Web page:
Rix laughed while recalling who devised the original idea. “[Aversano] will say he did,” Rix stated, “I’ll tell you it was me. Honestly, I’ve had the idea since 2012 or 2013. I thought about putting commercials for the environment on TV or in ad space, because you never see advertising for the environment.”

Aversano recounted the story of a Bushwick middle school student and their mother. The mother had been worried about the child’s budding artistic interest, believing that her child needed to focus on traditionally academic subjects. At the sight of her child’s artwork beaming across Flushing Avenue, the mother broke down in tears, finally able to understand that her child’s interest in art could be a viable career choice.

Aside from bringing families closer together, the organization strives to spur discussion about issues commonly seen, yet rarely discussed. Past curations have included topics related to cannabis activism, humanity’s environmental impact, and gender equality.

In 2017, Manhattan’s Lower East Side hosted The Future Is Female, an art show curated by women, featuring pieces of artwork made exclusively by women and female-identifying individuals. For many New Yorkers, this exhibition marked their first encounter with SaveArtSpace. The Storefront Project, located on Orchard Street, showcased the artists’ work for a week in July.

The following year, Carlo McCormick curated Going Green, which centered around advocacy for the disenfranchised and voiceless. Cannabis activism, social justice, and climate policy are topics both Rix and Aversano feel strongly about, and this curation was a chance to bring positive discussions to subjects often seen in a negative light.

Capitalizing on Rix’s Michigan roots, the organization broadened its operations. In 2019, SAS recruited Ellen Rutt to curate Signs of the Times, a billboard series focused on pertinent questions. Phrases such as “trans people are sacred,” “climate change is a global emergency – act now,” and “we demand an end to police brutality now,” were plastered along highways and buildings spanning Detroit. The city-wide exhibition culminated in a gallery partnership with Playground Detroit.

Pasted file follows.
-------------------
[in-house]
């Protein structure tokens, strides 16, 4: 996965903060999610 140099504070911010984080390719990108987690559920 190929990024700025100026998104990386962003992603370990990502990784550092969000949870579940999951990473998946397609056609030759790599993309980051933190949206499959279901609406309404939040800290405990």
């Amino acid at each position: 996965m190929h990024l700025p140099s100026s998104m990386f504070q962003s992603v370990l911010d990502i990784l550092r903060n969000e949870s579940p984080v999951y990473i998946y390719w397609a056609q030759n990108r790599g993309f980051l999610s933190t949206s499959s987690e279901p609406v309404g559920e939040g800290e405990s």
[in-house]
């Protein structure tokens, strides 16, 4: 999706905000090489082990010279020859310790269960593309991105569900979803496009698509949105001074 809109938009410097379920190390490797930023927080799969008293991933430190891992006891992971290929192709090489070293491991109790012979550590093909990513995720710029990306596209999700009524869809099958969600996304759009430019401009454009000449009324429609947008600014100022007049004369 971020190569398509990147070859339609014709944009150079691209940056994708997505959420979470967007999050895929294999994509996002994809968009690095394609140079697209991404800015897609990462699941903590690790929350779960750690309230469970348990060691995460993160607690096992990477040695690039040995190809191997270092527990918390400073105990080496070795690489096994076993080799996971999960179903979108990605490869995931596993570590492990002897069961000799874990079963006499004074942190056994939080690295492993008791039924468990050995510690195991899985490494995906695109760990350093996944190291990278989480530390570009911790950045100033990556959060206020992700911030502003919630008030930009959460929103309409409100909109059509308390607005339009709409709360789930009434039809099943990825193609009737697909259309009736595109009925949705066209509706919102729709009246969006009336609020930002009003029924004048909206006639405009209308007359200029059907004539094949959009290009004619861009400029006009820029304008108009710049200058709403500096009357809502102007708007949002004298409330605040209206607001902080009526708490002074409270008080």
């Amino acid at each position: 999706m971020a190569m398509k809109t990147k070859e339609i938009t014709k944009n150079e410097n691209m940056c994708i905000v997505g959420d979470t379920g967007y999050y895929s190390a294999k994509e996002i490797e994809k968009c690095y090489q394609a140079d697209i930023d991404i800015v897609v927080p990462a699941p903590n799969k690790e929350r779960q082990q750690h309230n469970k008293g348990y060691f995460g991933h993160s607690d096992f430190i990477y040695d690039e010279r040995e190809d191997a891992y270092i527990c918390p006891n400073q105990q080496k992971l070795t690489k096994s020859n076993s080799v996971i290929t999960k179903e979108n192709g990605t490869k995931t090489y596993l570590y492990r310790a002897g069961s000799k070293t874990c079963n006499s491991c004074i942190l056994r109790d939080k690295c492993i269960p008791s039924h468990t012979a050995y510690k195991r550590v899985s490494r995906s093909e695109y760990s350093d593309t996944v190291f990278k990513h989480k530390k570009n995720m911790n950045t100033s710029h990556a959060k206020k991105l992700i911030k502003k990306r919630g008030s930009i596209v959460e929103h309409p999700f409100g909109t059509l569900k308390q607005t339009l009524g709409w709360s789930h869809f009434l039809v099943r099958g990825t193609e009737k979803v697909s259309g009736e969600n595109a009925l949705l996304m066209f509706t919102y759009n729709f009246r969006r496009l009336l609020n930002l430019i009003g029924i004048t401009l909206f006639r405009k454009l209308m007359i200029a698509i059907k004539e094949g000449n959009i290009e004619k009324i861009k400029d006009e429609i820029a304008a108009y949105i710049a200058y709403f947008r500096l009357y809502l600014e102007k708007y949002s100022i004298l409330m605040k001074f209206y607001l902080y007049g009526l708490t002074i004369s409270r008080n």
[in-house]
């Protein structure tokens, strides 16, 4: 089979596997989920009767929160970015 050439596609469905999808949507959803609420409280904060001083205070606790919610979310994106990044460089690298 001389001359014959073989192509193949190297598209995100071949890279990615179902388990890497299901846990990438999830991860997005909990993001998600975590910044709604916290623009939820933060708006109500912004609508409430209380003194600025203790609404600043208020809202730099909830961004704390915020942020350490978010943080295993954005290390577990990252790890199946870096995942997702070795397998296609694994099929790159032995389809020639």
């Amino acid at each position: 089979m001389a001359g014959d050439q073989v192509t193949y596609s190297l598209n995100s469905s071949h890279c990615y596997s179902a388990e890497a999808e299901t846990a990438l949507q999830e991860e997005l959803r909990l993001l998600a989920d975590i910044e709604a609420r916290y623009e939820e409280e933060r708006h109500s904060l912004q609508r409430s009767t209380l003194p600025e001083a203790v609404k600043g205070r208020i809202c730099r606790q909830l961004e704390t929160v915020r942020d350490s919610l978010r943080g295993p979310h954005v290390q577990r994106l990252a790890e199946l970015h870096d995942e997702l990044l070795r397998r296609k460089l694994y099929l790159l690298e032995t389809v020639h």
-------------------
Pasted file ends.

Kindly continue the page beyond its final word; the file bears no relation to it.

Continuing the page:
“Sometimes shows can be beautiful just for art’s sake, but we like to focus more on the cultural impact of what we’re working towards,” Aversano explained. “The dialogue we really wanted to create is centered around making art, civilization, and culture smarter than simply being sold to. We wanted to create something sophisticated, something more than ads are capable of, because [art] brings out the nature of humanity through what people are feeling rather than what they are told to purchase.”

“Sometimes shows can be beautiful just for art’s sake, but we like to focus more on the cultural impact of what we’re working towards,” Aversano explained. “The dialogue we really wanted to create is centered around making art, civilization, and culture smarter than simply being sold to. We wanted to create something sophisticated, something more than ads are capable of, because [art] brings out the nature of humanity through what people are feeling rather than what they are told to purchase.” This drive to provide the community with substance explains the desire to reimagine large advertising spaces.

He continued, “there is a conversation about commerce and consumerism that the platform of billboards initiates, whereas we use the platform to empower and give rise to voice that is typically unheard. That’s the real philosophy of SaveArtSpace – we don’t sell products, we show artists.”

The future of the organization, like many of its featured artists, is looking bright. Forthcoming exhibitions are planned to include cities such as Louisville, Portland, Miami, New York, Los Angeles, and San Francisco. For Rix and Aversano, urban planning and environmental safety pursuits are on the horizon, while they continue to build SAS to develop a broader reach within their communities and beyond. While the dispute of whose idea SAS was may continue, one thing is certain – the transformative power Rix and Aversano have on their community has a rippling effect that will last long into the future.

Emma Riva is the managing editor of UP. She is the author of Night Shift in Tamaqua, an illustrated novel that follows a love story between 24-hour-diner waitress and a Postmates driver. As an art writer, she is particularly interested in working with international artists and exploring how visual art can both transcend cultural boundaries and highlight the complexities of individual identity. Emma is a graduate of The New School and a Wilbur and Niso Smith Author of Tomorrow. She lives in Pittsburgh, Pennsylvania.

Insta: @emmawithglasses

Website: emmawithglasses.com